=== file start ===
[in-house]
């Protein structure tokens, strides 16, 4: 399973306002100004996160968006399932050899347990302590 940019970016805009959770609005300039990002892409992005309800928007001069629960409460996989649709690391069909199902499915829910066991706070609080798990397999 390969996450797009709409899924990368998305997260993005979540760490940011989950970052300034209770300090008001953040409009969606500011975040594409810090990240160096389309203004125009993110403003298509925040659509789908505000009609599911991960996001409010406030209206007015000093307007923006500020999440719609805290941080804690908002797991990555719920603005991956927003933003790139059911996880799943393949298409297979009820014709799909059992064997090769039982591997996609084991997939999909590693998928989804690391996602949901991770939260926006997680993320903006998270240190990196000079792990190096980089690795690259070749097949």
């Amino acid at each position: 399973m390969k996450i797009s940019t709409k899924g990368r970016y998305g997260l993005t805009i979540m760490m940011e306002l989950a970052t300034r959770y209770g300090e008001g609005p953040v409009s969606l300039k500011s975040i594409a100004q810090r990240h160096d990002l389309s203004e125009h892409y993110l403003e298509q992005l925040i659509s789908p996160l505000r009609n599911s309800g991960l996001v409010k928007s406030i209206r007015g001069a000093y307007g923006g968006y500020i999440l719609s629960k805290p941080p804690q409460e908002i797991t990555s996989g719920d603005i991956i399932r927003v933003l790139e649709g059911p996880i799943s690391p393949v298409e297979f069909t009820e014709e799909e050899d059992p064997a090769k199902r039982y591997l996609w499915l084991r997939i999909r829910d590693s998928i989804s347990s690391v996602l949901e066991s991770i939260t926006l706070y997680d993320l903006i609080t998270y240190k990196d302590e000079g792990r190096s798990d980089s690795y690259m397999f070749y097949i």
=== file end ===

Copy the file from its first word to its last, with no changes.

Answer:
[in-house]
């Protein structure tokens, strides 16, 4: 399973306002100004996160968006399932050899347990302590 940019970016805009959770609005300039990002892409992005309800928007001069629960409460996989649709690391069909199902499915829910066991706070609080798990397999 390969996450797009709409899924990368998305997260993005979540760490940011989950970052300034209770300090008001953040409009969606500011975040594409810090990240160096389309203004125009993110403003298509925040659509789908505000009609599911991960996001409010406030209206007015000093307007923006500020999440719609805290941080804690908002797991990555719920603005991956927003933003790139059911996880799943393949298409297979009820014709799909059992064997090769039982591997996609084991997939999909590693998928989804690391996602949901991770939260926006997680993320903006998270240190990196000079792990190096980089690795690259070749097949």
């Amino acid at each position: 399973m390969k996450i797009s940019t709409k899924g990368r970016y998305g997260l993005t805009i979540m760490m940011e306002l989950a970052t300034r959770y209770g300090e008001g609005p953040v409009s969606l300039k500011s975040i594409a100004q810090r990240h160096d990002l389309s203004e125009h892409y993110l403003e298509q992005l925040i659509s789908p996160l505000r009609n599911s309800g991960l996001v409010k928007s406030i209206r007015g001069a000093y307007g923006g968006y500020i999440l719609s629960k805290p941080p804690q409460e908002i797991t990555s996989g719920d603005i991956i399932r927003v933003l790139e649709g059911p996880i799943s690391p393949v298409e297979f069909t009820e014709e799909e050899d059992p064997a090769k199902r039982y591997l996609w499915l084991r997939i999909r829910d590693s998928i989804s347990s690391v996602l949901e066991s991770i939260t926006l706070y997680d993320l903006i609080t998270y240190k990196d302590e000079g792990r190096s798990d980089s690795y690259m397999f070749y097949i």